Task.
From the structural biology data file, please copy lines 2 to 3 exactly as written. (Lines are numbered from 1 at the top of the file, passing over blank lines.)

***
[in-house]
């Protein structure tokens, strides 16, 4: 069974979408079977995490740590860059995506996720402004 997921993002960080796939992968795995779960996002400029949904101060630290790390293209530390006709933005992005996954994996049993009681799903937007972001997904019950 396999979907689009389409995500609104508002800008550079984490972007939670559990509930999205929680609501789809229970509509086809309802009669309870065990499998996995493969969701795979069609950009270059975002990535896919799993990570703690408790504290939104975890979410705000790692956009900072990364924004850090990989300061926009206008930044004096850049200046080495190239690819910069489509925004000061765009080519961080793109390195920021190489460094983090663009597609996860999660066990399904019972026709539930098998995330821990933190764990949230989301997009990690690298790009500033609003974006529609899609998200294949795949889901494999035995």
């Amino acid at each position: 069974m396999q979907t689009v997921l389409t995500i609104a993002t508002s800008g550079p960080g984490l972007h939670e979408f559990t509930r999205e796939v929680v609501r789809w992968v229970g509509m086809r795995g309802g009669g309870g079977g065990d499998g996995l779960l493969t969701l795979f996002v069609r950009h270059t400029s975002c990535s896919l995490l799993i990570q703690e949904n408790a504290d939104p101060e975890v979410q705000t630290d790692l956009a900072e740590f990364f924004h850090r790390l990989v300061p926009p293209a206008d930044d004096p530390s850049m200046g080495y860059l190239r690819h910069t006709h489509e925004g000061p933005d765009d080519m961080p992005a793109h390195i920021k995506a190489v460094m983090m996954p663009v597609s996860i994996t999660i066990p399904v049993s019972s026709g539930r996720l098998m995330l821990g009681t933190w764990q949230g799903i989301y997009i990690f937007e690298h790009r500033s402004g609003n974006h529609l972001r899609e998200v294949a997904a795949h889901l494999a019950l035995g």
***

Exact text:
């Protein structure tokens, strides 16, 4: 069974979408079977995490740590860059995506996720402004 997921993002960080796939992968795995779960996002400029949904101060630290790390293209530390006709933005992005996954994996049993009681799903937007972001997904019950 396999979907689009389409995500609104508002800008550079984490972007939670559990509930999205929680609501789809229970509509086809309802009669309870065990499998996995493969969701795979069609950009270059975002990535896919799993990570703690408790504290939104975890979410705000790692956009900072990364924004850090990989300061926009206008930044004096850049200046080495190239690819910069489509925004000061765009080519961080793109390195920021190489460094983090663009597609996860999660066990399904019972026709539930098998995330821990933190764990949230989301997009990690690298790009500033609003974006529609899609998200294949795949889901494999035995």
């Amino acid at each position: 069974m396999q979907t689009v997921l389409t995500i609104a993002t508002s800008g550079p960080g984490l972007h939670e979408f559990t509930r999205e796939v929680v609501r789809w992968v229970g509509m086809r795995g309802g009669g309870g079977g065990d499998g996995l779960l493969t969701l795979f996002v069609r950009h270059t400029s975002c990535s896919l995490l799993i990570q703690e949904n408790a504290d939104p101060e975890v979410q705000t630290d790692l956009a900072e740590f990364f924004h850090r790390l990989v300061p926009p293209a206008d930044d004096p530390s850049m200046g080495y860059l190239r690819h910069t006709h489509e925004g000061p933005d765009d080519m961080p992005a793109h390195i920021k995506a190489v460094m983090m996954p663009v597609s996860i994996t999660i066990p399904v049993s019972s026709g539930r996720l098998m995330l821990g009681t933190w764990q949230g799903i989301y997009i990690f937007e690298h790009r500033s402004g609003n974006h529609l972001r899609e998200v294949a997904a795949h889901l494999a019950l035995g």